Saturday, December 2, 2006

Modernity: Yearning for the Infinite

In an address in Guadalajara, Mexico in May of 1996, then Joseph Cardinal Ratzinger, now Pope Benedict XVI, spoke about the various ways in which relativism threatens the modern world. He concluded the address, however, with a ray of hope. The Catholic faith still has a chance in the modern world, and that is because in man “there is an inextinguishable yearning for the infinite….Only the God himself who became finite in order to open our fi niteness and lead us to the breadth of his infiniteness responds to the question of our being.” Man's yearning for the infinite, for God, remains present and active not only when it finds its proper orientation in God, but also even when it is misdirected, expressing itself in practices and institutions that of themselves cannot lead to God. Our modern world too often reflects this latter situation. The purpose of “Modernity: Yearning for the Infinite” was to examine the nature of this peculiar dynamic.

The conference, held on the snowy weekend of November 29-December 1 at Notre Dame’s McKenna Hall, brought together an interdisciplinary group of scholars—theologians, philosophers, historians, artists, legal scholars, and literary theorists—who pondered the nature, limitations, possibilities and dangers of the epoch we have come to call “modernity” and what
it means for the renewal of Christian culture in our time.

The weekend began with Center permanent senior fellow Alasdair MacIntyre’s keynote lecture on Thursday evening, “Islam, Modernity, and Us,” for which the main auditorium of McKenna Hall was fi lled beyond capacity. From there the 440-plus registered participants had spread before them a feast of uncommon intellectual delights involving nearly one hundred presentations. Among the many highlights of this copious feast were— Paul Griffiths’ plenary lecture on Friday evening, “Owning Knowledge: Modernity and the Purposes of the Intellectual Life”; Rev. Marvin O’Connell’s guided tour of the Church’s condemnation of the modernist heresy in the early 20th century; Monsignor Lorenzo Albacete’s meditations on modernity’s fear of the Incarnation; Bishop John M. D’Arcy’s reflections on the Catholic priest in the present age; and Joseph Pearce’s engaging lecture on the Catholic literary revival in the late 19th and early 20th centuries.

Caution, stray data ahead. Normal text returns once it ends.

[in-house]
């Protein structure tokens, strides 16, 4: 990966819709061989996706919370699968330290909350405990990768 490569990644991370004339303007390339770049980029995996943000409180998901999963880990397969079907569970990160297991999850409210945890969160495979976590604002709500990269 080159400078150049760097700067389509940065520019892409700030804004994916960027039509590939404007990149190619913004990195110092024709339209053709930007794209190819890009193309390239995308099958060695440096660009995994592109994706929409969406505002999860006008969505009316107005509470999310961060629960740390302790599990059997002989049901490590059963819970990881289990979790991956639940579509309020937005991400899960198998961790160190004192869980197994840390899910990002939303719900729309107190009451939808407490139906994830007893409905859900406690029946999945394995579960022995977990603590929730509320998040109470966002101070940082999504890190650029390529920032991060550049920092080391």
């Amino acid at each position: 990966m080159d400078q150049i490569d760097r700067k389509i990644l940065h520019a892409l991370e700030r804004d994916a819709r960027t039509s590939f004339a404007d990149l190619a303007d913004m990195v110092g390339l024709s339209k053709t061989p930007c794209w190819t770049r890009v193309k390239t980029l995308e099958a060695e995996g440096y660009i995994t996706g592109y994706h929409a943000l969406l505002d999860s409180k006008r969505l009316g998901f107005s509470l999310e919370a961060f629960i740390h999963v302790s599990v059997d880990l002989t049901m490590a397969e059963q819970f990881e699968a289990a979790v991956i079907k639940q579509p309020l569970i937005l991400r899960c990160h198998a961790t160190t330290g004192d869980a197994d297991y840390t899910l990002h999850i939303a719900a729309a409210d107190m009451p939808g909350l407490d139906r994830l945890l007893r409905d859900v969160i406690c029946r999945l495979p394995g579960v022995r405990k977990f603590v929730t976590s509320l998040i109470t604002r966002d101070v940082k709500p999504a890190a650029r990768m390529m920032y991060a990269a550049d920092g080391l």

The festive closing banquet on Saturday night featured the presence of Monsignor Charles Brown, former assistant to Cardinal Ratzinger in the Congregation for the Doctrine of the Faith in Rome, currently at Notre Dame to finish his doctoral dissertation, who shared with us some after-dinner thoughts on the differences between the late Pope John Paul II and Pope Benedict XVI.

This seventh edition of our fall conference both extended and deepened what has become a rich annual tradition at Notre Dame. It brought together a group of people, not all of whom are professional academics, but all of whom share a deep commitment to retrieving for the modern world some of the most glorious but often overlooked treasures of our Christian heritage. This large and impressive group surely manifested the “ray of hope” that Pope Benedict assured us is more than capable of shining through the darkness of the modern world.